City manager power likely to increase

Posted 6/16/10

Centennial’s city manager is poised to accept greater responsibilities. The elected city council is expected to approve an ordinance that would …

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City manager power likely to increase


Centennial’s city manager is poised to accept greater responsibilities. The elected city council is expected to approve an ordinance that would cede some of its authority to the appointed managerial position.

The proposed changes would allow the city manager to unilaterally approve public-works and capital-improvement contracts and expenditures up to $300,000. The manager’s spending would be capped at $150,000 for other purchases made within bounds of the council-approved annual budget.

By contrast, under an ordinance that is currently in place, the city manager cannot single-handedly make any city financial commitments exceeding $30,000.

According to a report filed for the council by City Manager Jacque Wedding-Scott’s staff, the current system has slowed city efficiencies while burdening the council’s meeting agendas. Recent organizational changes have also contributed to the problem, the report says.

“The meetings are beginning to grow a little bit longer and longer,” Assistant City Manager Mike Connor told the council on June 7. “So we are looking to focus the items that will go to council as … policy-related or required by other provisions of the municipal code.”

Under Centennial’s current system limiting the manager’s authority, many proposed expenditures have taken several months of meetings and procedural votes before they received approval from the nine-member council, Connor’s report says.

The proposed ordinance would authorize the city manager to unilaterally set Centennial’s personnel, administrative and purchasing policies, which must now be approved by council vote.

The city manager would also have the authority to enter into contracts with other local governments when the cost to the city is less than $100,000 and the duration of the intergovernmental agreement is six months or less.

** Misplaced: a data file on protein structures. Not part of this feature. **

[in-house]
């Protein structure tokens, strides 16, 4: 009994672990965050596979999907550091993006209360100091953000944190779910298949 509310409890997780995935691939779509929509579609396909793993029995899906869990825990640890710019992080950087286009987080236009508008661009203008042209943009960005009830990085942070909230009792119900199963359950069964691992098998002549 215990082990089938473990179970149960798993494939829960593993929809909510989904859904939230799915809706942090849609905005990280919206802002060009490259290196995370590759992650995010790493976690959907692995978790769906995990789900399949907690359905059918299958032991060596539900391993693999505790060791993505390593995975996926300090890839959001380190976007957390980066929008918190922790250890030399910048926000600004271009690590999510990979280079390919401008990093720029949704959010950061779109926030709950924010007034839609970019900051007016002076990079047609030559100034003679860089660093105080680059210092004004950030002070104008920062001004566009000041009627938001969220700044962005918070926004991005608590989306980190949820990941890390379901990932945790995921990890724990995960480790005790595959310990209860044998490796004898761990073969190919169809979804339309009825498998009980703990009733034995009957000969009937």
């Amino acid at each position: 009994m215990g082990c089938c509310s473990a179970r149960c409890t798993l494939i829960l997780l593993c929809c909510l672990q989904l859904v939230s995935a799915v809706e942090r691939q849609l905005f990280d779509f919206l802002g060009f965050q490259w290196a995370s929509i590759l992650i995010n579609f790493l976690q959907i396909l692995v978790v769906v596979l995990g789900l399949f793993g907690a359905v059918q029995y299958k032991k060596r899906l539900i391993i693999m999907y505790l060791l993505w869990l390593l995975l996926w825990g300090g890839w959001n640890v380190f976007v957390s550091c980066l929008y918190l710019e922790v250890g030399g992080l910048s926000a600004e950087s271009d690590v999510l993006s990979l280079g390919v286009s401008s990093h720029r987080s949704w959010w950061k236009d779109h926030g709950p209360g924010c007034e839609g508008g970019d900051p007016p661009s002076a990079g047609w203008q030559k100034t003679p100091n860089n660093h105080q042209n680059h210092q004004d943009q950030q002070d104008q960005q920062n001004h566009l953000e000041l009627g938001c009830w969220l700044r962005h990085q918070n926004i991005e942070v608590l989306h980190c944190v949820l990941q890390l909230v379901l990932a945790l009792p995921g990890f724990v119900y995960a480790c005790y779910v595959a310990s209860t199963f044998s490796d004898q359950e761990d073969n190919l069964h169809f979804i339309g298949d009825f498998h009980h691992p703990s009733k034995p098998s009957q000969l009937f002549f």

There would also be distinct limits to the city manager’s power. The position could not approve the annual budget, establish mill levies for taxation, sell significant city property, issue bonds, incur debt or acquire legal services on behalf of the city.

Some councilmembers have been hesitant about expanding the manager’s authority too broadly. Mayor Cathy Noon, the city’s top elected leader, has been concerned about empowering the unelected manager’s ability in some key areas.

“There are certain personnel policies that can be very politically charged and so the ramifications would come back on us as councilmembers,” she said at the recent council meeting.

According to Noon, another example of an issue better legislated by council than decided by staff was Centennial’s recent and controversial council-approved effort to mitigate urban coyotes.

“That was a huge policy issue for our citizens,” the mayor said.

District 3 Councilmember Rebecca McClellan said she is uncomfortable with increasing the city manager’s spending authority.

“I’m not hearing from the public that they want us to take the foot away from the brake pedal when it comes to spending,” she said. “I think, if anything, they want [the council] to take responsibility to look very closely at what we’re spending.”

Some councilmembers have largely dismissed such concerns, saying the council should act more like a corporate board of directors and entrust their top manager with responsibility and clear expectations. Communication is key, they say.

“If the city manager doesn’t do what the city council wants done, then we have a chat with the city manager,” District 1’s Vorry Moon told colleagues. “If the chat doesn’t work, then we have a chat with the new city manager.”

The proposed changes are in part a response to the Centennial Home-Rule Charter passed by voters in 2008. The document codified what had become the city’s effective council-manager form of government with some alterations.

Prior to passage of the charter, 9-year-old Centennial technically operated under a strong mayor system. For a time, founding Mayor Randy Pye essentially served as the acting city manager until the council opted to hire a full-time city manager.

The voter-approved charter requires that a separate city manager serve as Centennial’s chief administrative officer and answer to the council. Wedding-Scott has served in the position since 2007.

The council will take a final vote on the proposed ordinance this summer.


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